For I consider that the sufferings of this present time are not worth comparing with the glory that is to be revealed to us. For the creation waits with eager longing for the revealing of the sons of God. For the creation was subjected to futility, not willingly, but because of him who subjected it, in hope that the creation itself will be set free from its bondage to corruption and obtain the freedom of the glory of the children of God. For we know that the whole creation has been groaning together in the pains of childbirth until now. And not only the creation, but we ourselves, who have the firstfruits of the Spirit, groan inwardly as we wait eagerly for adoption as sons, the redemption of our bodies. For in this hope we were saved. Now hope that is seen is not hope. For who hopes for what he sees? But if we hope for what we do not see, we wait for it with patience. Romans 8:18-28
In The Great Divorce, C.S. Lewis tells the allegorical tale of a trip from Hell to Heaven, but the travelers can find no satisfaction in any of its beauties. Nothing about it is attractive to them, and they ultimately turn back to their bleak, grey lives, preferring all of Hell's "problems" to the reality and joy of Heaven. From the opposite perspective, it might have been just as easy for Lewis to tell the story of believers travelling through this world. While they may appreciate certain aspects of the world around them and find some measure of joy in their earthly lives, there is never enough to capture their hearts. There is too much hardship and sorrow, too much toil and grief. They are confident there's something better, realizing everything on earth is just a shadow of the reality they long to know. Because their hearts are firmly set on heaven, all the "sufferings of this present time" only serve to make them more resolute in their pursuit of "the glory that is to be revealed." Daily they may toil, but they are toiling toward redemption.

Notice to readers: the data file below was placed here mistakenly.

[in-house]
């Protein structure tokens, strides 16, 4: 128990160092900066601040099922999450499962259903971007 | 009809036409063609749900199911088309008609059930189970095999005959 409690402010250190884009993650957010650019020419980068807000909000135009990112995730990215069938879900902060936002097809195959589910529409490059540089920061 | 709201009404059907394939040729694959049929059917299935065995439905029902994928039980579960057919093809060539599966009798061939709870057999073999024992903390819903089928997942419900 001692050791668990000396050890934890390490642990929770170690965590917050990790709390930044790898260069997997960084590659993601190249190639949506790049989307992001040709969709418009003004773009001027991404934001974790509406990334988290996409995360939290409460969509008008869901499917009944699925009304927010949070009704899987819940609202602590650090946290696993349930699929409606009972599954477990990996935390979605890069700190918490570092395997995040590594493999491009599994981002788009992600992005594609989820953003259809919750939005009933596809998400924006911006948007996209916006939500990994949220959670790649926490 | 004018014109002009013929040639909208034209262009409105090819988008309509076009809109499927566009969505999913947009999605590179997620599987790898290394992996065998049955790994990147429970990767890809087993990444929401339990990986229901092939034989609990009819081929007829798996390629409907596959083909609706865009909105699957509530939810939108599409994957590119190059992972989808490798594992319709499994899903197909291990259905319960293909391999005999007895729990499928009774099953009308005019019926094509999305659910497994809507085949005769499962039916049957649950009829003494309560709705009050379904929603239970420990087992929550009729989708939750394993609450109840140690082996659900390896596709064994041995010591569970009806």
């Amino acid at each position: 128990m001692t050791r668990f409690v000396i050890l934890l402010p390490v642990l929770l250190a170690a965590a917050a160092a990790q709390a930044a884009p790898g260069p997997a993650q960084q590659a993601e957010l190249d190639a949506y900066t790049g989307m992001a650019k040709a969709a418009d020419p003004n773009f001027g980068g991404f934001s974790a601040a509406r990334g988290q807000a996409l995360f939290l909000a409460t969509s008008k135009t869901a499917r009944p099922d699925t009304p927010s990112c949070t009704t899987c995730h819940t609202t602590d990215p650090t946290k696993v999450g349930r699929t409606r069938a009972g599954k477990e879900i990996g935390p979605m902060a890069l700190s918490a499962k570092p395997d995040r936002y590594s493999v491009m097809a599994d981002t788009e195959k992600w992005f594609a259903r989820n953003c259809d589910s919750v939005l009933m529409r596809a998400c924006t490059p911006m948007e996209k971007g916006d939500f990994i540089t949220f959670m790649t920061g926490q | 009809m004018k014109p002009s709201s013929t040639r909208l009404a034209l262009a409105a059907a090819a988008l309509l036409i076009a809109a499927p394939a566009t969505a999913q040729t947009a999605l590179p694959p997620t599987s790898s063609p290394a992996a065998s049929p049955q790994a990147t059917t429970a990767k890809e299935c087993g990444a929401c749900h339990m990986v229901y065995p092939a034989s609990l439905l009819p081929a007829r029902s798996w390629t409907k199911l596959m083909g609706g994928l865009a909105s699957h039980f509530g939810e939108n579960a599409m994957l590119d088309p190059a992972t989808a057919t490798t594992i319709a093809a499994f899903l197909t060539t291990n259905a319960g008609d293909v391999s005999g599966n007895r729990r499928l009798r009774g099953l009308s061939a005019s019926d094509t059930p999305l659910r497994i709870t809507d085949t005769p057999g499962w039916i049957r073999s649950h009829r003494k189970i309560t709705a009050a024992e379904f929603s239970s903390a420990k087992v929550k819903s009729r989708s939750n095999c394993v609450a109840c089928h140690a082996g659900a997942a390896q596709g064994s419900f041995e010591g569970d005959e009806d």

Related post: Toiling (Less?) Until Redemption